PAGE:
13/1/1846, US troops were directed to advance to the Rio Grande, in anticipation of the failure of negotiations with Mexico.
12/1845, General Paredes, backed by the military, overthrew Herrera. Herrera had become despised for his willingness to negotiate with the USA. However Paredes proved to be too autocratic and he soon became unpopular.
8/1845, General Herrera was elected President of Mexico by an overwhelming majority.
29/5/1845, Under an amnesty, Santa Anna was allowed to depart from Mexico for Cuba, with his wife and daughter. A provisional government was established under General Herrera. Mexicans rejoiced in the streets at Anna’s departure.
29/3/1845, The UK and France laid proposals before Mexico, that Texas should become independent but should not seek to ally with any other country; they were concerned about the rapid growth of the US (see 1/3/1845)
28/3/1845. Mexico severed relations with the USA following America’s ratification of the annexation of Texas on 1/3/1845, after an almost unanimous vote in favour by the Texas electorate. On 29./12/1845 Texas became the 28th state of the USA.
4/1/1845, Santa Anna was deposed as President of Mexico in a coup by Paredes. Santa Anna attempted to flee towards the coast but was captured at the village of Jaco, to be arrested and held at Jaco.
1/1844, The Mexican Congress agreed to pay 4 million dollars for President Santa Anna’s effort to reconquer Texas. Santa Anna, however, asked for 10 million dollars, a sum rejected by Congress as they feared it would be wasted on government favouritism and nepotism. Santa Anna then retired from the Presidency to his estate at Manga de Clavo; his friend Don Valentin Canalizo stepped in as interim President.
21/10/1842, The US returned Monterrey to Mexico, Commodore Jones having concluded that the threat to the Californias was untrue.
19/10/1942, Commodore Jones, in the frigate United States, along with Captain Stribling in the Cyane, arrived at Monterrey, Mexico. They demanded the surrender of Monterrey to the US; this was in response to events of 5/9/1842.
7/9/1842, Commodore Jones set sail for Mexico.
5/9/1842, Rear Admiral Thomas, British, set sail from Callao in the Dublin with secret orders. Commodore Jones of the US believed he was going to Panama to link up with troops from the West Indies to take possession of the Californias, as reported in the Boston media, 19/4/1842.
19/4/1842, The New Orleans Advertiser asserted that Mexico had offered to cede the Californias to England in return for seven million dollars. See 5/9/1842.
25/8/1837. The Government in Washington refused to admit Texas to the Union. The US was anxious to maintain its neutrality in the dispute between Texas and Mexico, and did not want to, therefore, take the step of admitting one of the belligerents to the Union.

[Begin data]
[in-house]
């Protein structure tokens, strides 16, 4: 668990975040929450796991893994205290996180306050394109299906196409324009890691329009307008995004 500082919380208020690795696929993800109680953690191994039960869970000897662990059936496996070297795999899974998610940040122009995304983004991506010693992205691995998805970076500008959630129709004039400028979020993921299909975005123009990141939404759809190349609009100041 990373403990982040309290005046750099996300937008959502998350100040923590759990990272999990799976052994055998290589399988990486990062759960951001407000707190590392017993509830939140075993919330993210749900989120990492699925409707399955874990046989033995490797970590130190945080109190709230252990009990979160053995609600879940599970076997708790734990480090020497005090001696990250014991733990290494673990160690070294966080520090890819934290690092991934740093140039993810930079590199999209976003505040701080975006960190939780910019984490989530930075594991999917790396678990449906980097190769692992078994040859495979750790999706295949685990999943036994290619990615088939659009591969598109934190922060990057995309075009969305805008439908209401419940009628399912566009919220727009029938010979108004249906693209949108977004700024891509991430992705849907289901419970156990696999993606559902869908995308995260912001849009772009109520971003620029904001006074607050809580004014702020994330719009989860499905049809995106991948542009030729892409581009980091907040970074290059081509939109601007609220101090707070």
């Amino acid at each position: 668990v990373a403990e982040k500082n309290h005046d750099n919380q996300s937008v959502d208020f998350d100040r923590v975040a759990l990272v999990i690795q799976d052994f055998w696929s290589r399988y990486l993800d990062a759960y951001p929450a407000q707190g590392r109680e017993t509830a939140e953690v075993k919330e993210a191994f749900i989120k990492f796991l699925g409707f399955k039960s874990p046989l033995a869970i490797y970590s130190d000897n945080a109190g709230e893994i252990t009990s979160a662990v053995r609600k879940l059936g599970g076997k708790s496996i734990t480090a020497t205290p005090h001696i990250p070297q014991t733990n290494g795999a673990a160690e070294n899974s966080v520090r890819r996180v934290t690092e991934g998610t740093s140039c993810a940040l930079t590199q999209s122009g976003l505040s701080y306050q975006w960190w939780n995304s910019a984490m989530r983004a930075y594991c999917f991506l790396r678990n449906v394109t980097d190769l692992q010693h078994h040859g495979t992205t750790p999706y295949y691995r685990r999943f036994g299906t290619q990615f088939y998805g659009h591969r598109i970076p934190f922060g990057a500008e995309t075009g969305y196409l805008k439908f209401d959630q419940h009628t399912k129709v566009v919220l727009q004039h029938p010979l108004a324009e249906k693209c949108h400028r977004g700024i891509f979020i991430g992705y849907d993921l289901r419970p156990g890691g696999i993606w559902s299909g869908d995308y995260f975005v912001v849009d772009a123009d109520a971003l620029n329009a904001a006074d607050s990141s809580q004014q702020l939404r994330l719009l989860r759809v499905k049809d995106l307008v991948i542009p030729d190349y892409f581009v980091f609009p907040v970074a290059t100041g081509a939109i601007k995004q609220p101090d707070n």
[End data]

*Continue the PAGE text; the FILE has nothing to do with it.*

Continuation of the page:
20/8/1837, The US President demanded reparations from Mexico for alleged incursions and damages. By 1840 these damages had been quantified by the US at just over US$ 2 million.
2/10/1835, Texan-Americans started their campaign for independence from Mexico by starting an armed rebellion against the government of Antonio de Santa Anna in the town of Gonzales. Americans had settled the area from 1825, when Texas was largely undeveloped and there was little interference from the Mexican Government. However the current administration was changing Mexico from a federation of states into a centralised state.
8/1835, US President Jackson, seeking to ensure the US had a Pacific Coast presence and usage by the US Navy of San Francisco Bay, began to attempt to force Mexico to cede territory east of the Rio Grande, also north of 37 latitude, so as to give California to the US.
1833, The Mexican state of Texas, having been promised a separate constitution in May 1824 if it applied for one, now did apply but was refused by the Mexican Government.
6/7/1832, Emperor Maximillian, Austrian Archduke and Emperor of Mexico, was born in Vienna, the half-brother of Franz Joseph. He was made Emperor of Mexico by the French.
26/6/1832, Mexico began to assert a more authoritarian rule over the US colonists in its territory of Texas. On this day the US colonists rebelled, and captured the Mexican Army fort of Velasco.
6/4/1830, Mexico passed a law forbidding further settlement by immigrants from the US.
4/10/1824, Mexico became a republic.
8/1824, Mexico passed a General Colonisation Law permitting foreign settlement in Coahuila and Texas.
18/2/1823, Permission for the colony in what is now Texas (see 17/1/1821) was withdrawn by Mexico, following the accession of Iturbide.
25/7/1822, Agostin de Turbide was crowned Emperor of Mexico. He wanted to use military force to bring other newly-independent Latin American states into his empire.
27/9/1821, Mexico achieved independence under General Iturbe, who proclaimed himself Emperor as Augustin I.
24/2/1821, Augustin de Iturbide, an officer in the Mexican Army, published his plan for an independent Mexico.
17/1/1821, Mexico granted permission for emigrants from the US east coast to found a colony in what is now Texas. See 18/2/1823.
1819, The US concluded a treaty with Spain substituting the River Sabine (present day boundary between Louisiana and Texas) for the Rio Grande as boundary between them. Spain/Mexico thereby gained the right to govern what is now Texas.
6/11/1813. Jose Maria Morelos proclaimed Mexican independence from Spain at the Congress of Chilpancingo.
16/9/1810, The Mexican Revolution, a campaign for independence from Spain, began.
21/2/1794, Antonio Lopez de Santa Anna, the Mexican revolutionary who freed his country from Spanish rule, was born.
1605, The indigenous population of central Mexico, which had stood at 25 million when Cortez landed, but had shrunk to 6 million in 1550, now stood at just 1 million. New diseases brought in by Europeans to which the indigenous population had no resistance, were mainly to blame. The Europeans saw this decimation as a judgement of God against non-Christians.
2/12/1547, Hernando Cortez, Spanish conqueror of Mexico in 1521, died near Seville.
See also Central/South America for conquest of indigenous peoples of the Mexico region.